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Memorial fund sponsors field trip

| Monday, October 13, 2014

The Declan Sullivan Memorial Fund sponsored the third annual Horizons for Youth game-day field trip Saturday for 35 Chicago-area students and their “big sib” adult mentors to attend the Notre Dame vs. North Carolina football game. The Chicago-based nonprofit organized a group tailgate, a meeting with former running back Reggie Brooks and a walk onto the football field, as well as tickets to the game itself.

Horizons communications coordinator Tim Coffey said this was the first game and first visit to a college campus for many students. The primary goal of Horizons, which provides mentoring, tutoring and scholarships to low-income Chicago youth in kindergarten through high school, is to encourage students to attend college, he said.

“We want to show them what [college is] like, get it figured out from the very start, so that they’re always thinking about it, and it works,” he said. “Ninety percent of our students graduate high school, and 80 percent go on to college.”

Notre Dame graduates provide essential support for this mission, Coffey said. The organization, which was founded in 1990 by Notre Dame graduates Patrick Collins, Kathy Murdock and Mike Murdock, also includes several board members and student mentors who are affiliated with the University, he said.

One of the organization’s biggest benefactors is the Sullivan family. Of Horizons’ 210 students, Coffey said 65 are members of “Declan’s Class,” a group sponsored by the Declan Drumm Sullivan Memorial Fund.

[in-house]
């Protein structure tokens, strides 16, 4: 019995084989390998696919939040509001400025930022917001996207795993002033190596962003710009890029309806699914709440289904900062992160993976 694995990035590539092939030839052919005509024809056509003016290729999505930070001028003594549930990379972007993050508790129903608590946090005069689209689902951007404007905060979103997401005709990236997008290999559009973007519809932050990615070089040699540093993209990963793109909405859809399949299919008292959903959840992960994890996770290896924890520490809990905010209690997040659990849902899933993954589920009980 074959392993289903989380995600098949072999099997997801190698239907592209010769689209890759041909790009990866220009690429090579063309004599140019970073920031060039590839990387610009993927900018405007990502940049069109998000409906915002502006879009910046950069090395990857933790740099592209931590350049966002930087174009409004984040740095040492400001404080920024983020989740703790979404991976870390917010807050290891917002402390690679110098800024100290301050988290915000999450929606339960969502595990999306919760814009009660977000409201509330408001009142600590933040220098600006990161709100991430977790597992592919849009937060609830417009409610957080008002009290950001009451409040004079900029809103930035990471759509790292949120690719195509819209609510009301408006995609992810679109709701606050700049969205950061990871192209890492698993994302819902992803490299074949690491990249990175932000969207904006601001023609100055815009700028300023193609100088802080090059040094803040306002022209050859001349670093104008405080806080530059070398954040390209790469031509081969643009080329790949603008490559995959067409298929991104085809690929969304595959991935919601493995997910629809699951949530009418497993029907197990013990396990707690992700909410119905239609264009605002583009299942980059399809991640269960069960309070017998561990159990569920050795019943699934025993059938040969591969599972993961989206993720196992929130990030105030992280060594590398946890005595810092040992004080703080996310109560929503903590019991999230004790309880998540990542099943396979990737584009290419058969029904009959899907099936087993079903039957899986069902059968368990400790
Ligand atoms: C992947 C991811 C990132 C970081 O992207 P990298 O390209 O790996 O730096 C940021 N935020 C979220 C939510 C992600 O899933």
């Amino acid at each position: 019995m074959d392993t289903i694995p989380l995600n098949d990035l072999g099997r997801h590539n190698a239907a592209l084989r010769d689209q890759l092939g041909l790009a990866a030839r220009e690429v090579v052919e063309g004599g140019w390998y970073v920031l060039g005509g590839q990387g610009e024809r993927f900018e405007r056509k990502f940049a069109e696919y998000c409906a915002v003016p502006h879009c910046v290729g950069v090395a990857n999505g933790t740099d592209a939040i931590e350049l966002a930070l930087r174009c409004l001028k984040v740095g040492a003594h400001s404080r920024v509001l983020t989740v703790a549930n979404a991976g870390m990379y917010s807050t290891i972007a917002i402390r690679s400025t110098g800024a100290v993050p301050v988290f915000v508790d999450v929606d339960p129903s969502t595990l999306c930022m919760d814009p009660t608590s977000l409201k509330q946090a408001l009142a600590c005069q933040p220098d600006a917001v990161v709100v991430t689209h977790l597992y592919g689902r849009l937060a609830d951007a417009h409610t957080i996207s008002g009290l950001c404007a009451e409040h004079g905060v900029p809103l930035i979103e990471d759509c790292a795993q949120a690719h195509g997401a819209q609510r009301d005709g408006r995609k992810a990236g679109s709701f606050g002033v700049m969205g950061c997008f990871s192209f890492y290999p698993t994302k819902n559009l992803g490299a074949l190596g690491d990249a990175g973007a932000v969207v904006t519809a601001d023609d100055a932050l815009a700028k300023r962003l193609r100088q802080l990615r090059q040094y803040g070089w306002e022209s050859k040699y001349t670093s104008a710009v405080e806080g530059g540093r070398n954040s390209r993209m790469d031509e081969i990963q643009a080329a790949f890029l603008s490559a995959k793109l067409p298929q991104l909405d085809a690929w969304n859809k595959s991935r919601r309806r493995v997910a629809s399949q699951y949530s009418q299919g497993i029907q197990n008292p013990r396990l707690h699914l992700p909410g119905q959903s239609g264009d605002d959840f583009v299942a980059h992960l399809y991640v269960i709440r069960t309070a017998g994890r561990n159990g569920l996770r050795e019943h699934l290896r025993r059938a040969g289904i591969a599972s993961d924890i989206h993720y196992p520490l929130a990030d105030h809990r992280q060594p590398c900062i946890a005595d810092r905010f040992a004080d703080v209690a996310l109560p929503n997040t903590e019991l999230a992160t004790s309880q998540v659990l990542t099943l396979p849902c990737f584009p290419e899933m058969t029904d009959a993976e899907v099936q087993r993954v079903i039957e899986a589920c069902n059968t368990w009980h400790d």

Declan Sullivan, a 20-year-old Notre Dame junior and videographer for the football team, was killed in 2010 when the scissor lift from which he was filming football practice fell in high winds.

Declan’s father Barry Sullivan attended the tailgate with his wife, Alison Drumm, daughter Wyn Sullivan, a Notre Dame graduate student, and son Mac Sullivan, a sophomore. Barry Sullivan said after Declan died, donations began to pour in, and shortly after, the family established the Declan Drumm Sullivan Memorial Fund and began looking for an organization to support.

“We tried to think of something we could do that would have a positive effect, to honor his legacy positively instead of negatively,” Wyn Sullivan said.

Barry Sullivan said Horizons for Youth appealed to the family because it was a local organization and was near Old St. Patrick’s Church, where all of the Sullivan children were baptized.

“The more we found out about it, the more we liked it,” he said.

Over the next two years, Coffey said the memorial fund provided hundreds of thousands of dollars to sponsor Horizons’ students, who are chosen based on financial need and their families’ willingness to commit to the program. As a result of donations, he said the memorial fund became an integral part of the organization’s ability to take on students.

“We’ve grown exponentially for the last couple of years because of Declan’s family,” Coffey said. “We have a gala every year in his memory, and [we’ve raised] a little over 2 million dollars in the three years we’ve done it so we’ve gotten to add students.”

Horizons board member Bob Dunklau, whose company OMI Industries in Chicago funded the trip, said working with a Horizons student through its mentoring program was like having “a winning lottery ticket.”

“It’s so much more than the educational,” he said. “Obviously there’s the educational part, but that mentoring relationship, when you spend some time with these kids, it doesn’t take you long to see how that relationship is. Who’s that guy out there? It’s your parent, your older sibling, your friend all combined in one, and it’s really a lifetime relationship.”

Coffey said the program would not be where it is today without the support of the Sullivan family.

“They’ve changed the program,” he said. “We would not be here without them, for sure.”

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About Emily McConville

Emily McConville is a news writer and photographer for the Observer. She is a senior studying history and Italian with a minor in journalism. She is from Louisville, KY and lives off-campus.

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